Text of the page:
According to a court filing earlier this month, Mueller’s team
plans to introduce three times as much evidence in the
Washington, DC, trial as it did in the Virginia trial. In the
latter, they showed the jury around 400 documents, emails, and
financial records to make their case. They plan to introduce
“well over” 1,000 pieces of evidence in the Washington, DC trial,
the court filing said. They also said they expect to take ten to
12 days to make their case in the second trial.

Manafort’s efforts to secure a plea deal last week do not
necessarily indicate that he was willing to flip in Mueller’s
Russia probe, which is examining Russia’s interference in the
2016 election and whether members of the Trump campaign colluded
with Moscow to tilt the race in his favor.

Instead, in most cases, defendants typically plead guilty to
avoid a lengthy trial and secure a reduced sentence if
prosecutors agree to such a deal.


Trump
President
Donald Trump on Monday repeatedly ignored questions about the
death of Sen. John McCain.

Evan
Vucci/AP


That said, the biggest question for legal experts is why
Manafort chose to go to trial in the first place.

The answer to why Manafort hasn’t flipped, they say, can likely
be boiled down to one thing: a presidential pardon.

Rudy Giuliani, Trump’s lead defense lawyer, said the president is
not currently considering pardons for anyone caught in Mueller’s
crosshairs and will wait until the end of the investigation to
make his final decisions.

But Trump has made several statements indicating that he may show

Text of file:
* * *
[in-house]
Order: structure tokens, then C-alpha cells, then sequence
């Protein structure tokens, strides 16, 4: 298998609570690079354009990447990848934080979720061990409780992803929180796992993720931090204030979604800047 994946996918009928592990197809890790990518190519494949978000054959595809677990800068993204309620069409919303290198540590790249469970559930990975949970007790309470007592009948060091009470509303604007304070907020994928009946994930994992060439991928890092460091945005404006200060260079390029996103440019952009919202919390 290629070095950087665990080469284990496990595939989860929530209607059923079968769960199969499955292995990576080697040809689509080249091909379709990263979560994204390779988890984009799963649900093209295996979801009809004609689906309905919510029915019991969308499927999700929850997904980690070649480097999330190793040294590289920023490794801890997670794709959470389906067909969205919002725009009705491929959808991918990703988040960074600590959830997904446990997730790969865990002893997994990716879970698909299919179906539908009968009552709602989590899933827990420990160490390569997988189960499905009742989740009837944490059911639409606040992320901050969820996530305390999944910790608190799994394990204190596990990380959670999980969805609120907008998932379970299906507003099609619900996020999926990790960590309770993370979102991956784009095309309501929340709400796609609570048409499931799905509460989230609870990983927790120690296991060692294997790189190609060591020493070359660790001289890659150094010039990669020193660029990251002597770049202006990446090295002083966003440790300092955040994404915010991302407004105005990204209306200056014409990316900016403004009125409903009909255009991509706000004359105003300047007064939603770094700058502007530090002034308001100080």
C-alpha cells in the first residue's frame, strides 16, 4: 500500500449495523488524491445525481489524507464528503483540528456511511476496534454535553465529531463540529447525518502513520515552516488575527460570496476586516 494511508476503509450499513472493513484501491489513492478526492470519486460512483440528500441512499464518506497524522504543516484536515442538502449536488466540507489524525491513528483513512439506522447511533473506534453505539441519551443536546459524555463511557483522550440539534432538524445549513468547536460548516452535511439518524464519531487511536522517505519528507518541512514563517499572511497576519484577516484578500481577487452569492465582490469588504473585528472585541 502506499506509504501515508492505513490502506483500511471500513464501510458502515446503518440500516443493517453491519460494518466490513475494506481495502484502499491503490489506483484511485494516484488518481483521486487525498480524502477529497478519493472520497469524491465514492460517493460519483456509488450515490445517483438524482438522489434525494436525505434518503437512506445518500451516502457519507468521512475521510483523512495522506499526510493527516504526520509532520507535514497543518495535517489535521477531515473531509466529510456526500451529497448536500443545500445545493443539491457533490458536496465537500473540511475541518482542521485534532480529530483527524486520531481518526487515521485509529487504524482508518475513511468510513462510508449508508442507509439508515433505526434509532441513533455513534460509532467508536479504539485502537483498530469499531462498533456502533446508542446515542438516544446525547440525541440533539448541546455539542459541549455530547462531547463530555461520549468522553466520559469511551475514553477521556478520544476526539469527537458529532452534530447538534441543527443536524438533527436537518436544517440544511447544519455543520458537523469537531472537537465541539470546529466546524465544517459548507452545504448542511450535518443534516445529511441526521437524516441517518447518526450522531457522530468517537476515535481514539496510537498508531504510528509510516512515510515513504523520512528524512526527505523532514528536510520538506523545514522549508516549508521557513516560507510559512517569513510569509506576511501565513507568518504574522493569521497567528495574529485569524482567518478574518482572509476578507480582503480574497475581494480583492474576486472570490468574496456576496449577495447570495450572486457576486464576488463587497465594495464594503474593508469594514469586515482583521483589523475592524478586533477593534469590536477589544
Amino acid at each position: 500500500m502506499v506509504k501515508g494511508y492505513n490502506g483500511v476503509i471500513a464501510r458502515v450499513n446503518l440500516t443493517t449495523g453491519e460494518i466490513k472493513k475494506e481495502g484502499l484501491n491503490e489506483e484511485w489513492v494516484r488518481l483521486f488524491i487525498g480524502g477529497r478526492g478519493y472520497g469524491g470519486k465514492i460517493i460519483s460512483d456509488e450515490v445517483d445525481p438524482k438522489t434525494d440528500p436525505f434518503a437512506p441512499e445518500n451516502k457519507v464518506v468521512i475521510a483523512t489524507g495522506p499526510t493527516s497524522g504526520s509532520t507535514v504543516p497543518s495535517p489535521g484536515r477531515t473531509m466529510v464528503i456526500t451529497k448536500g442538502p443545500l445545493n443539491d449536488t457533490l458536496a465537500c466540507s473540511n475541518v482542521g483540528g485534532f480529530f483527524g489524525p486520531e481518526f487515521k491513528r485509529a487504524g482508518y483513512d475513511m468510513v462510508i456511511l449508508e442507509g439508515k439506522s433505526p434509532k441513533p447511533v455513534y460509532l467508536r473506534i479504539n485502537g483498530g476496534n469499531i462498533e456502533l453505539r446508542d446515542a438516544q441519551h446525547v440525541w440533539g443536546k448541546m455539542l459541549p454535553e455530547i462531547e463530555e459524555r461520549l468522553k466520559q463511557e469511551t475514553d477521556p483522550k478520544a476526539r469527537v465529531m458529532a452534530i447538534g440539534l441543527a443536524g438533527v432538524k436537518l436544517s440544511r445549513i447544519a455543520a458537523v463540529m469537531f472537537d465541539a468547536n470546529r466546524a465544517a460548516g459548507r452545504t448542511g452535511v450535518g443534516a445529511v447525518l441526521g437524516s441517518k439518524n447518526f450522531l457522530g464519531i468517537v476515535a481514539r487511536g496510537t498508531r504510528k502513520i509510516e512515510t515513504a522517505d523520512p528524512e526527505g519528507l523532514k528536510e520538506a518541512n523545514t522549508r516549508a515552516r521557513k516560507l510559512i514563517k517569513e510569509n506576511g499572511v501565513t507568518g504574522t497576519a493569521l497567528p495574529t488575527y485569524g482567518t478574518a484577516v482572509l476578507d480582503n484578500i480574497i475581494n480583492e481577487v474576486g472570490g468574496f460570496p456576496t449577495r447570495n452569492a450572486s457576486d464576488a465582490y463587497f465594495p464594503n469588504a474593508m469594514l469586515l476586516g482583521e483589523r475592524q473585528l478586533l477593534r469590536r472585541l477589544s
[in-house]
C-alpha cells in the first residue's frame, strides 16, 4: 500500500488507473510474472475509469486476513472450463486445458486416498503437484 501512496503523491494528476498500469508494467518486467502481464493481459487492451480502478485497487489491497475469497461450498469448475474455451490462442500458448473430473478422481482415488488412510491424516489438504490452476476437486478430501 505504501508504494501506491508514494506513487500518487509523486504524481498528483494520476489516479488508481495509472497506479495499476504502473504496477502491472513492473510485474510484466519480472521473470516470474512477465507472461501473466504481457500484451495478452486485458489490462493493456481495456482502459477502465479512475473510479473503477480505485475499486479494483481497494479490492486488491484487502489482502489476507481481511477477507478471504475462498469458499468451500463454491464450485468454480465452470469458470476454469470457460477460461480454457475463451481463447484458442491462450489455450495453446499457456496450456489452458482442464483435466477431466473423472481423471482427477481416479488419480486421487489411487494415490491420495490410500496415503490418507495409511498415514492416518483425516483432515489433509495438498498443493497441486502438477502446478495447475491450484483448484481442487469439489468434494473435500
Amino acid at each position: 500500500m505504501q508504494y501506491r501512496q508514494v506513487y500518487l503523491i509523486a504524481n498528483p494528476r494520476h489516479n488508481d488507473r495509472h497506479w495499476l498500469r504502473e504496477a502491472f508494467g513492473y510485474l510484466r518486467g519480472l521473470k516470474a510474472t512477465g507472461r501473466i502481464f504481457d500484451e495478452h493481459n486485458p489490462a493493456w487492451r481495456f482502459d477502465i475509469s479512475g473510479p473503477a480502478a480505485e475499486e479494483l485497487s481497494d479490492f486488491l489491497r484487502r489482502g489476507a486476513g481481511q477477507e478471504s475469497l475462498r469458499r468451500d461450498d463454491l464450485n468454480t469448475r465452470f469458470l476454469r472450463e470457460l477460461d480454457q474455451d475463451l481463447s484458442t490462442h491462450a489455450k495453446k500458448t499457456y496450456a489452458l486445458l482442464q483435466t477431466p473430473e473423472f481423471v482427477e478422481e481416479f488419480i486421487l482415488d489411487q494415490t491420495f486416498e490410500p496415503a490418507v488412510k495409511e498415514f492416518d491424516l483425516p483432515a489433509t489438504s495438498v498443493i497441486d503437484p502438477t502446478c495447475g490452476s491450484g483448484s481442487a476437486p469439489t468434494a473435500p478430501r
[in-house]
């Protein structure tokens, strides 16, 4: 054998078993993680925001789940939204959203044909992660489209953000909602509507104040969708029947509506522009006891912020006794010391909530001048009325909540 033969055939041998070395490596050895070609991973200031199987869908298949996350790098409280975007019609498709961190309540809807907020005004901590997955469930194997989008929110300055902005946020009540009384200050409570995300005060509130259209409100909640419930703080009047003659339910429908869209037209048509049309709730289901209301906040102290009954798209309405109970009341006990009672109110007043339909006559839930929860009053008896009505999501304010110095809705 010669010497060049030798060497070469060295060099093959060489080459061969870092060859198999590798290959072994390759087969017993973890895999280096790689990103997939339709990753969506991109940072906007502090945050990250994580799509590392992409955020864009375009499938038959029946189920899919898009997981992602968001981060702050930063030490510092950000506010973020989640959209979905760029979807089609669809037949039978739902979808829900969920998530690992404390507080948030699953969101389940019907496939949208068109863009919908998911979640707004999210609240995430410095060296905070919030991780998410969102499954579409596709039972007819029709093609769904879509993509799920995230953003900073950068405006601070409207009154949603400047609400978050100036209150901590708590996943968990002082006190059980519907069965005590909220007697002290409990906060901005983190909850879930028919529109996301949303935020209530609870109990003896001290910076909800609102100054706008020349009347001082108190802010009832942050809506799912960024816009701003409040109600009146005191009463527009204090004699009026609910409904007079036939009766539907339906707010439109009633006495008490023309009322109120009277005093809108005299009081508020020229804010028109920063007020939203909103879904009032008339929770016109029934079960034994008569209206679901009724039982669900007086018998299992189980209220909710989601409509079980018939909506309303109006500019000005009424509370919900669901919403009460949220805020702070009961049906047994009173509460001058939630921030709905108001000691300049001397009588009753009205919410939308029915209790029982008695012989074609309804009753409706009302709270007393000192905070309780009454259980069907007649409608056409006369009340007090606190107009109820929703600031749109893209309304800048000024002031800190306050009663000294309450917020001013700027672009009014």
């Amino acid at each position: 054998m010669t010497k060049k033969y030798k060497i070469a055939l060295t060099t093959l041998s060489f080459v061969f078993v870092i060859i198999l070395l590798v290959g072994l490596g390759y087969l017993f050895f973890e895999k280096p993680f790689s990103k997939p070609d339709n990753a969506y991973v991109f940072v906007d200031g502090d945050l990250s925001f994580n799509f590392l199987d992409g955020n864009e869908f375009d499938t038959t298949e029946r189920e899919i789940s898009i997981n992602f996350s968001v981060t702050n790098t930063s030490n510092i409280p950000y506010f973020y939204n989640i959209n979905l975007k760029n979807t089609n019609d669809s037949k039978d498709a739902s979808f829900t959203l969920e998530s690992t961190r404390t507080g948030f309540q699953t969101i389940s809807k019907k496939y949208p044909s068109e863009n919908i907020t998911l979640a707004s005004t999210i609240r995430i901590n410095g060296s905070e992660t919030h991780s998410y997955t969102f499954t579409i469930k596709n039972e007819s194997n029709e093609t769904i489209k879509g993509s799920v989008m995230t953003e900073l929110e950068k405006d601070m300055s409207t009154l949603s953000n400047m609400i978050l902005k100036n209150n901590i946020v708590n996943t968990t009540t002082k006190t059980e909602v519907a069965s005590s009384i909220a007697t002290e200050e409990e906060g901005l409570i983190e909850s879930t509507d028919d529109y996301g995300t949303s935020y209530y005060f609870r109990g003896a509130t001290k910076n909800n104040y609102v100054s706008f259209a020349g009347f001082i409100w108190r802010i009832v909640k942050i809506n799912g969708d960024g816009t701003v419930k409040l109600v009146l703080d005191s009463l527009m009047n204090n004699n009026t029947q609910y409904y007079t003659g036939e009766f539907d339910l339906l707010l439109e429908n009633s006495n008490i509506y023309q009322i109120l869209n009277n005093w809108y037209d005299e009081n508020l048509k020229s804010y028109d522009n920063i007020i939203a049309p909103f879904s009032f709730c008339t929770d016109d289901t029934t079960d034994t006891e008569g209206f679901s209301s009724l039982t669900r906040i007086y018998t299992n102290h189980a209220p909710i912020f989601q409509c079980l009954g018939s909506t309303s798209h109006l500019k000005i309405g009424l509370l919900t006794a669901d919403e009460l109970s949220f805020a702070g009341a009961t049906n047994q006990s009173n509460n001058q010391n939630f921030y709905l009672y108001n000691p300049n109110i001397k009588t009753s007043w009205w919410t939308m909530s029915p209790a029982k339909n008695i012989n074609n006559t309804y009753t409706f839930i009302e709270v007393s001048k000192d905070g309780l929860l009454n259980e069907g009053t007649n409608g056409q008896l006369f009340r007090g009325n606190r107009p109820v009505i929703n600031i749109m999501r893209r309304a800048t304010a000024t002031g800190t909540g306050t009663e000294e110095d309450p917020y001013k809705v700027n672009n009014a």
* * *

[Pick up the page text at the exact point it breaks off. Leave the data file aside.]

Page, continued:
leniency toward his former campaign chairman.

“Manafort maximizes his chances of getting a pardon by going to
trial,” said Alex Whiting, a longtime former federal prosecutor
in Boston and Washington, DC. “In his situation, given the facts
of his case, the rational thing to do is plead guilty without
cooperating and get the benefit of a guilty plea, or plead guilty
and cooperate and get a bigger benefit. The only way it makes
sense for him to go to trial is if he thinks he’s going to get a
pardon.”

Trump ramped up his praise for Manafort on Wednesday, after news
broke that his longtime former attorney, Michael Cohen, had
struck a plea deal with New York prosecutors and signaled that he
would be willing to cooperate with investigators against Trump.

“I feel very badly for Paul Manafort and his wonderful
family,” Trump tweeted shortly after the Cohen news broke.
“‘Justice’ took a 12 year old tax case, among other things,
applied tremendous pressure on him and, unlike Michael Cohen, he
refused to ‘break’ – make up stories in order to get a ‘deal.’
Such respect for a brave man!”

“If Trump pardons Manafort now, then Manafort can be subpoenaed
to testify,” Whiting said. “And of course, if Manafort pleaded
guilty, he may choose to cooperate. The pardon dangle encourages
Manafort to hang tough, not cooperate, and reap the benefit
later, maybe in a year or two.”